By Chris Emma--
CHICAGO (CBS) -- Walking through the visiting clubhouse at U.S. Cellular Field pregame on Tuesday, you found a palpable energy through each corner. That's what the Houston Astros bring each day.
Ace Dallas Keuchel was upbeat as he roamed around shaking hands with teammates, while a group of six hitters burst out in laughter while studying tape on White Sox starter Carlos Rodon. One would have no idea that this clubhouse was housing baseball's biggest surprise -- and disappointment -- through the first quarter of the season.
"I don't worry about us showing up for work every day with a short memory after tough losses or tough wins," Astros manager A.J. Hinch said. "We have a great personality on this team. We haven't pouted and felt sorry for ourselves."
That same clubhouse was buzzing moments after their 6-5 win over the White Sox in 11 innings Tuesday and the customary victory party. The music was still pumping through the speakers as the hero of the night, Evan Gattis -- whose two-run homer in the 11th proved to be the winner -- spoke next to his locker.
"We always play hard," Gattis said. "This team always plays hard. We haven't been playing great as of late, but we always comes to win."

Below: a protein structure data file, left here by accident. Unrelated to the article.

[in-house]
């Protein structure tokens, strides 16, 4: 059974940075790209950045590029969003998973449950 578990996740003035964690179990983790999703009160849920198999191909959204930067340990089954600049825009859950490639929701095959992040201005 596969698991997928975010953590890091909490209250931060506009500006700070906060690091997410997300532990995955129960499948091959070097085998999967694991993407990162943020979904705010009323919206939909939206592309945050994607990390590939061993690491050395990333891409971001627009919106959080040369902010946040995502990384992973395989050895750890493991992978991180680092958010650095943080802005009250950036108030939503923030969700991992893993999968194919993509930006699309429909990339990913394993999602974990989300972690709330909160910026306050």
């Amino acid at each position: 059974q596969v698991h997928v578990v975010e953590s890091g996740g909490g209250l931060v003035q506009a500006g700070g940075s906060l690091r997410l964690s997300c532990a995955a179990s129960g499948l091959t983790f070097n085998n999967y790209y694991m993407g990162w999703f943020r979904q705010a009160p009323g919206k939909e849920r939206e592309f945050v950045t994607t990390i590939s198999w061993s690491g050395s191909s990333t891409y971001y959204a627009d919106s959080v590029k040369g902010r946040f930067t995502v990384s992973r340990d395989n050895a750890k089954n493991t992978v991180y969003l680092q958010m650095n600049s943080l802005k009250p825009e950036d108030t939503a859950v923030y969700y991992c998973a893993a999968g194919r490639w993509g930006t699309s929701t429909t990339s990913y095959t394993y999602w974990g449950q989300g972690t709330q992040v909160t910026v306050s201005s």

In January 2014, Sports Illustrated declared the Astros to be 2017 World Series champions, touting their thorough organizational rebuilding process. It paralleled "The Plan" of the Cubs, who rebuilt from the ground up. Both the Astros and Cubs reached the playoffs in 2015 before falling short of the World Series.
Like the Cubs, the Astros were believed to be a World Series team in 2016, a year earlier than Sports Illustrated proclaimed. Chicago has Anthony Rizzo, Kris Bryant, Addison Russell and Jake Arrieta, while Houston has Jose Altuve, Carlos Correa, George Springer and Keuchel. Both teams throw a party after wins.
While the Cubs have tried not to suck and embraced the target, the Astros have floundered and looked like a team not ready just yet. They're 16-24 through 40 games and occupy last place in the AL West.
Only eight teams have reached the postseason after such a slow start, and the last team to win the World Series with a worse start was the 1914 Boston Braves, who started 12-28 and finished 94-59. Notably, the 2005 Astros started 15-25 before finishing 89-73 and reaching the World Series, only to be swept by the red-hot White Sox.
Still, there's precedent for this Houston club.
"I believe in this team, and our guys believe in each other," Hinch said.
Chicago has been spoiled to early baseball success in 2016. The White Sox are 24-15 and atop the AL Central, and the Cubs have gotten off to a historic start. The Cubs and Astros are considered comparables from the big league level on down to the lower levels, with bright baseball people calling the shots to create sustained success.
Unlike the Cubs, this Astros team has gotten off the a slow start, despite second basemanAltuve leading baseball with a 2.6 WAR and the 21-year-old Correa continuing to blossom into a superstar shortstop.